Usually, I'm an "if it ain't broke, don't fix it" kind of guy. But there are certain programs on everyone's system--such as Web browsers--that can amass troublesome security flaws if they're not updated. That's where freebie Ketarin--a tiny app that monitors download sites for updates and downloads them for you en masse--comes in. Don't most applications do this on their own? Yes, but at least in my case, I almost always disable the option or background application that performs the task. This makes for a faster PC. It also means that I recognize false update messages are fakes--like the Adobe-mimicking attack I ran into just a few days ago.
Ketarin proved a handy little bugger. The first time you run it, just define the applications you want to keep updated. Afterwards and for the near future, you can gather all the latest versions of them by simply clicking Update. When I realized Ketarin would extract the file IDs from pasted-in FileHippo URLs automatically, I really started to appreciate the utility. Defining the proper page on other sites can be trickier and sometimes involves setting search variables. There's a tutorial with examples on vendor Canneverbe's site to help you with this, but it's still not easy.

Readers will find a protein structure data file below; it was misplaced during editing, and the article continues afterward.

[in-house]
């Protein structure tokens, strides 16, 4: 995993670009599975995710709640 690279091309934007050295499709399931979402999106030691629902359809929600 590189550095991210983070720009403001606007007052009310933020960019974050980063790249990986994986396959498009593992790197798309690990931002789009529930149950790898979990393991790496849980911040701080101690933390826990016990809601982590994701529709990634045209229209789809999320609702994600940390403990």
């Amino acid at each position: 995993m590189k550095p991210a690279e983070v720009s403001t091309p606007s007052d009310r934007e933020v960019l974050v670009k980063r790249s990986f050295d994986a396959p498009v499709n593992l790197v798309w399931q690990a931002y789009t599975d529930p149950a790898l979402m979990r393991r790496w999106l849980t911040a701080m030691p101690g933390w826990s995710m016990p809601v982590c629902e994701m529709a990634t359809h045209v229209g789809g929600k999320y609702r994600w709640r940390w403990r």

My only usage caveat is that you might want to tell it to leave older versions intact, rather than Ketarin's default behavior of removing older versions. You never know when a new version of something will be flawed; all programmers have bad days. I also noted one possible bug: exporting all download definitions to XML didn't seem to work, though I was able to select all the definitions and use the Export selected function to accomplish the same thing.
Ketarin is almost portable (it requires .NET): simply unzip the program file to wherever you want it and run it from that location. Of course this means you'll need to create your own desktop icon, but to me it's worth it. I'll be using it to keep my portable apps and my repair tools up to date.